I do wish we didn’t currently have what I’ll call “The Harry Potter Syndrome” in that many production companies seem to think any children’s book will make a great movie. Some books are better left to the imagination!

  5. The Wizard of Oz–at least, the movie witch has become iconic. I think the movie has permeated our culture in a way, perhaps, the book hasn’t.

  6. P.S. I’ve read that critics say Disney’s Pinocchio movie is much better storytelling than the original book, which is apparently dense and rambling.

  7. I prefer Brad Bird’s Iron Giant to the book. And I second Black Stallion, particularly for the opening 30 minutes.

  8. Mary Poppins! I’m not saying the book is BAD, I’m saying the movie is so much BETTER! It has an actual plot arc! It has exceedingly catchy songs! And it has Julie Andrews, who is, simply, A Goddess! My toddler has been on a watching Mary Poppins kick over and over for the past year, but this is one movie that I actually don’t get sick of!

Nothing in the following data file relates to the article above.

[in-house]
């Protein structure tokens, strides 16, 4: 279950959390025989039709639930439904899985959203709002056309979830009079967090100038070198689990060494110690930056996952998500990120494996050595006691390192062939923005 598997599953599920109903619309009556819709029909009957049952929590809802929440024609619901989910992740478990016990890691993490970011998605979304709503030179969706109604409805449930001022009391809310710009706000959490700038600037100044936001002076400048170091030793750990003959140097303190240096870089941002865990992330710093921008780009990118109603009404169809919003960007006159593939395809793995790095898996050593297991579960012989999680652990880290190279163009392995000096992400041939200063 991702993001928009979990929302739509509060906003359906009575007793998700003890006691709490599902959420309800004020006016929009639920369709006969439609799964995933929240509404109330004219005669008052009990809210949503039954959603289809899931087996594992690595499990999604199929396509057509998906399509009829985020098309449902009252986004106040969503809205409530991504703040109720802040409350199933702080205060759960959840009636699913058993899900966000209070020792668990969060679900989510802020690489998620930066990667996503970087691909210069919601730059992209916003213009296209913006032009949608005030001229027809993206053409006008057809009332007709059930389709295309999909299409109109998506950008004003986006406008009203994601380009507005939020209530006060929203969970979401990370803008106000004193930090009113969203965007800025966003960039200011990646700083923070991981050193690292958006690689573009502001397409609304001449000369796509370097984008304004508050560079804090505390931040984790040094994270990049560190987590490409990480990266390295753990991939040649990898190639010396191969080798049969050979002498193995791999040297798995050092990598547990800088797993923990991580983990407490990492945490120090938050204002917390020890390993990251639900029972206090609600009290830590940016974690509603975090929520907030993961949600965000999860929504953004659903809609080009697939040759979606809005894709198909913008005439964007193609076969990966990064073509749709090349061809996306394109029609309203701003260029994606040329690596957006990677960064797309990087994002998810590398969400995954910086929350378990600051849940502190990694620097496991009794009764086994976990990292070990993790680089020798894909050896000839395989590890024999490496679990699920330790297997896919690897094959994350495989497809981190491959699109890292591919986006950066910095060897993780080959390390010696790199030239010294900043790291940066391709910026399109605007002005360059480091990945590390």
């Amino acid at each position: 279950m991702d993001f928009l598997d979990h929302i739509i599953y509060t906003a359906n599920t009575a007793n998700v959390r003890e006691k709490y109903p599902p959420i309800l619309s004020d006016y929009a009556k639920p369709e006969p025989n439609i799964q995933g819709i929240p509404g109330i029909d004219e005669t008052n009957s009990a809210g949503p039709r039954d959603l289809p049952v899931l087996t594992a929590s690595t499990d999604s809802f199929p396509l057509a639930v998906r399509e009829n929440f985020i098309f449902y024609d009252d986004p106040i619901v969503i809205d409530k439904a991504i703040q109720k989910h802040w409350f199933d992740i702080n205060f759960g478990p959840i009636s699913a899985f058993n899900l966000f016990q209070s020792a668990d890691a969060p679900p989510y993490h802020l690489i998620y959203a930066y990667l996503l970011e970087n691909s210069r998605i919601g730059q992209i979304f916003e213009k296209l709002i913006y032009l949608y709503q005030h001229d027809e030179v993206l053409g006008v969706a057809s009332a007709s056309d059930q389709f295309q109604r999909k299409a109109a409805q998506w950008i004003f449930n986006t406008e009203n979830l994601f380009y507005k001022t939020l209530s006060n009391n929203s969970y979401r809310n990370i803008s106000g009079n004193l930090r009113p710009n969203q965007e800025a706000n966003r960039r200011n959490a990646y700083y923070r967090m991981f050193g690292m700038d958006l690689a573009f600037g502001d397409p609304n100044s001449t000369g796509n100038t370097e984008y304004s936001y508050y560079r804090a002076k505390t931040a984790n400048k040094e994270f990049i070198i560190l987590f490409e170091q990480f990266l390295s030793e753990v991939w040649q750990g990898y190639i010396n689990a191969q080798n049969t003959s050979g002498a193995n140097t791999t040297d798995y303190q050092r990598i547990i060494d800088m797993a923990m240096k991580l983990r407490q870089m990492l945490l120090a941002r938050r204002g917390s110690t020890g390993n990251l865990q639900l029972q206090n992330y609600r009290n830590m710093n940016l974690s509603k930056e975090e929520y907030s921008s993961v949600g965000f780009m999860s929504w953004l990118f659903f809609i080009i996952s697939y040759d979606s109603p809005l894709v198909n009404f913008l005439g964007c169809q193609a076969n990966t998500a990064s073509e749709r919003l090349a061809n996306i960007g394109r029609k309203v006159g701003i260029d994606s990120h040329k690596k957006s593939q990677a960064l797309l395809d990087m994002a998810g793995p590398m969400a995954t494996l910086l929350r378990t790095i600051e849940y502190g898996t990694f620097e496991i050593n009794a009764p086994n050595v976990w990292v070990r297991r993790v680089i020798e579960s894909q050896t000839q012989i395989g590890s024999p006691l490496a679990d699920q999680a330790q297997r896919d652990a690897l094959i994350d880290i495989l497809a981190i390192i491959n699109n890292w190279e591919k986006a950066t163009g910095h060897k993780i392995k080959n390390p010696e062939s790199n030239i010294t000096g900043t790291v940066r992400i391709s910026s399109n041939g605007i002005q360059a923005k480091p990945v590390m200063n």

This topic reminds me of watching Mrs. Doubtfire as a teenager, and how I was the only person who even KNEW it had been based on a book (Alias Madame Doubtfire), and I had actually read it before. I think it’s interesting when they make movies based on books nobody has heard of, vs. books that have rabid fanbases. I think in the first case the moviemakers have a lot more leeway to change the plot around than in the second case, and that makes a difference….